Iloilo mayor tears down used clothes stalls in public plaza so he can have night market for ‘ukay-ukay’
Acting Iloilo City Mayor Jose Espinosa III is considering a night market for “ukay-ukay” and other dry goods as the city government intensifies its drive against second-hand goods being sold in public plaza.
Espinosa on Wednesday said that plazas served as convergence zones where people rest and for other recreational activities. He said that such places should be reserved for that purpose.
He already signed Executive Order No. 94 directing the “immediate demolition of structures/kiosks around the perimeter of Mandurriao plaza utilized for the display and trade of used clothing.”
The kiosks, specifically along Q. Abeto Street, were found to be “causing hindrance to pedestrians and motorists,” according to the order that was implemented Wednesday afternoon.
Last week, Espinosa also ordered the demolition of kiosks selling ukay-ukay inside the Jaro plaza because the permit granted to the Iloilo City Association of Community Elders (ICACE) Inc, Jaro chapter was only for the conduct of the garden show and trade fair.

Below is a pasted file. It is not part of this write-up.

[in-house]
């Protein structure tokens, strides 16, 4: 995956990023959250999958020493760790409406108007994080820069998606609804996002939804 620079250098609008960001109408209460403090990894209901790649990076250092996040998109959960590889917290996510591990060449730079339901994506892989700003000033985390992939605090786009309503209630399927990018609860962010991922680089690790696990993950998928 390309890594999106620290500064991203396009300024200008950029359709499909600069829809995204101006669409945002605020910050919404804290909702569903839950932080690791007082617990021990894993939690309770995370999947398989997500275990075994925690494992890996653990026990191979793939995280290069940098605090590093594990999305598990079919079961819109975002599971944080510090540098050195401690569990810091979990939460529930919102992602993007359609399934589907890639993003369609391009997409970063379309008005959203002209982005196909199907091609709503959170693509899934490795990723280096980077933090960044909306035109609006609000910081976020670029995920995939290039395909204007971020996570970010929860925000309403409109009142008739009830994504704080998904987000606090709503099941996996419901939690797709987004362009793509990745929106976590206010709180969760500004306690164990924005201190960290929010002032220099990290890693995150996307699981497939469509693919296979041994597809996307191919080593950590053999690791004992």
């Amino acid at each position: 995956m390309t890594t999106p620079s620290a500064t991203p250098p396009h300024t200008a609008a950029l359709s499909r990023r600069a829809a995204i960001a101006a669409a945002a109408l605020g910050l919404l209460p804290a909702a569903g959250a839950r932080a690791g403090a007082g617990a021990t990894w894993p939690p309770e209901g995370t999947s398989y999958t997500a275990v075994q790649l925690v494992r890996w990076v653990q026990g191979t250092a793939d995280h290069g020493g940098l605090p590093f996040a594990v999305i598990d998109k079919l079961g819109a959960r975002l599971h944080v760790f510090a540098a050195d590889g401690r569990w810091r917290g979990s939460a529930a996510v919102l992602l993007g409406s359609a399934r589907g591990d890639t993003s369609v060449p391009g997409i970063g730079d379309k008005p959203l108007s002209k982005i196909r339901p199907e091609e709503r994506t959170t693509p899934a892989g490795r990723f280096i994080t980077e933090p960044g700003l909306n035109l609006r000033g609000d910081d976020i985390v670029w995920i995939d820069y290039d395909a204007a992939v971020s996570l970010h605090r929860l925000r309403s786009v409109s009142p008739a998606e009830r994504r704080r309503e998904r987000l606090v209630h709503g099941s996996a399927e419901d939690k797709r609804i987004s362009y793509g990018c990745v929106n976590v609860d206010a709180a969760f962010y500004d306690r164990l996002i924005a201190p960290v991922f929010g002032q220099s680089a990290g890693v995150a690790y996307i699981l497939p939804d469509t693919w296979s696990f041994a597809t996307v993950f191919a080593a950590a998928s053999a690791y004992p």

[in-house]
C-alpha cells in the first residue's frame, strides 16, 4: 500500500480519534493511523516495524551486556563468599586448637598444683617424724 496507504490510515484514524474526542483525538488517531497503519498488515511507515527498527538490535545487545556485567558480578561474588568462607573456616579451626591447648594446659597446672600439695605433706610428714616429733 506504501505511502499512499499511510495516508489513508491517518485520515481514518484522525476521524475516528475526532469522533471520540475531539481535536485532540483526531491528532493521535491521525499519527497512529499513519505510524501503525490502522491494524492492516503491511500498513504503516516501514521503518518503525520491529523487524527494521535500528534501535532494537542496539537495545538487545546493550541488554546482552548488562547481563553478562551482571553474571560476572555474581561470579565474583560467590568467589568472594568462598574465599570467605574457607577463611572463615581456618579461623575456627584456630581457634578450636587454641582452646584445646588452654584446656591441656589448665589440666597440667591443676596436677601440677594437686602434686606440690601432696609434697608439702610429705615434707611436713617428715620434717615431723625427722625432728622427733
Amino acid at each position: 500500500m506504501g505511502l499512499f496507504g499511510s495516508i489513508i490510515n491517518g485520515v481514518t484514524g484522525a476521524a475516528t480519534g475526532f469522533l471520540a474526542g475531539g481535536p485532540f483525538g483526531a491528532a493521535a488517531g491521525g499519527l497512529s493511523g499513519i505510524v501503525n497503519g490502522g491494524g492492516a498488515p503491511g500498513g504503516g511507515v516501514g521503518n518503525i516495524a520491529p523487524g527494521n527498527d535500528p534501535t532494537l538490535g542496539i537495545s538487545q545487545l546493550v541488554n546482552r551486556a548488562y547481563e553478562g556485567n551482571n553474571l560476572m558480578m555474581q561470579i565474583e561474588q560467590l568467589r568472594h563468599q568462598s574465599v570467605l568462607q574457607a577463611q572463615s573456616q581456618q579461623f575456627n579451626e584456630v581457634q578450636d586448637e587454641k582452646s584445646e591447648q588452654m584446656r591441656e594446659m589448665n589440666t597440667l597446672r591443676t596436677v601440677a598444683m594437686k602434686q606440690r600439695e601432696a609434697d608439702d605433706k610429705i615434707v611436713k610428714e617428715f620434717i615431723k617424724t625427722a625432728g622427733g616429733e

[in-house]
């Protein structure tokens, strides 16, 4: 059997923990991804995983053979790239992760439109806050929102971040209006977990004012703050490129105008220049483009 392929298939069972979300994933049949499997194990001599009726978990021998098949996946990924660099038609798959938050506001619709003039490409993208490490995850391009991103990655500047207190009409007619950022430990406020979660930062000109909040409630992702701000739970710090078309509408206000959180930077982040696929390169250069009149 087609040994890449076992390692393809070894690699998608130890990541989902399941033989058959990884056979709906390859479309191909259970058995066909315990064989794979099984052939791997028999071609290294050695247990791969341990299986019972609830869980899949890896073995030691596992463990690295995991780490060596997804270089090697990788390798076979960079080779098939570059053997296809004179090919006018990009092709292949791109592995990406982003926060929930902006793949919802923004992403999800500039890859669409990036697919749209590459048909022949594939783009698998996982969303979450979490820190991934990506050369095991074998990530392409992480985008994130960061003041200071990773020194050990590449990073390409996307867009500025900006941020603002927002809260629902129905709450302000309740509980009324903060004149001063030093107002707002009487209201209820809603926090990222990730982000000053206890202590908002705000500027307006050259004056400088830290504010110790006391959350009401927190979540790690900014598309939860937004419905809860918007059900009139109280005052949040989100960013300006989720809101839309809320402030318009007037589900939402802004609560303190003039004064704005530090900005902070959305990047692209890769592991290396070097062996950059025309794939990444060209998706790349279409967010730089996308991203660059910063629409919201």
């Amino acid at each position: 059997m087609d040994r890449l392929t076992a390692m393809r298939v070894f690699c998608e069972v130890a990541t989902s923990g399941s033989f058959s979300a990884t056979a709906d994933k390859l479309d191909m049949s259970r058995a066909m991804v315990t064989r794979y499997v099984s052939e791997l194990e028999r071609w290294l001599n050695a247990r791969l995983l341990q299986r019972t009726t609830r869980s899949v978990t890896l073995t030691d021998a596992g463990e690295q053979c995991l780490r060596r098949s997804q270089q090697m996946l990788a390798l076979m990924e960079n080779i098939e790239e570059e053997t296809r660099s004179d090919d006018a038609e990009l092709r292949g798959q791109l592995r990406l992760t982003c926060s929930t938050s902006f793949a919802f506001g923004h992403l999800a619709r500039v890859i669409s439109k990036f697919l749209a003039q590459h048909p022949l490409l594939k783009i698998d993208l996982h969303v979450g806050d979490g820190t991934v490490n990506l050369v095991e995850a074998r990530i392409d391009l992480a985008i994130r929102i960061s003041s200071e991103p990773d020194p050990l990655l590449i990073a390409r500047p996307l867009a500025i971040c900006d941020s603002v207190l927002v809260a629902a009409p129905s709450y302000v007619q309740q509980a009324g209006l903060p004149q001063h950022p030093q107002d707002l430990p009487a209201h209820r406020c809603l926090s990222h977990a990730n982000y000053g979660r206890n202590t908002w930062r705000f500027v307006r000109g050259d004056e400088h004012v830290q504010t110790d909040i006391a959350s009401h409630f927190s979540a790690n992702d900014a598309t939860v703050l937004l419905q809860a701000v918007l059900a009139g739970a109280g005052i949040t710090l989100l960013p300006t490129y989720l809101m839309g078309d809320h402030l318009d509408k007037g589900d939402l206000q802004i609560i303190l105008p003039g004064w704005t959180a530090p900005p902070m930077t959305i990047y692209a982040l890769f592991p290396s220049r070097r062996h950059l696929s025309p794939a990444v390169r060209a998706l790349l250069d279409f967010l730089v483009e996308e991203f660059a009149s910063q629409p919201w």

However, Espinosa said that “ukay-ukay” goods were also being sold in other major cities and places in the country so there was no reason that such kind of business should be totally banned.
“We also give leeway because those who could not afford (new ones) resort to (buying) ‘ukay-ukay’. Some of those being sold are also signature items,” he said.
One option is to implement a night market to accommodate them, he said.
“I am very interested in night market. Even first class cities in industrialized countries have night markets. Meaning to say it is an activity that provides livelihood likewise helps those who could not afford to buy expensive items,” he explained.
The plan will be subjected to a proper consultation. Espinosa did not hear objections when he presented the proposal during Wednesday’s meeting with department heads of the Iloilo City government.
Mayor Jed Patrick in the past years also mulled the establishment of a night market but it did not push through. (PNA)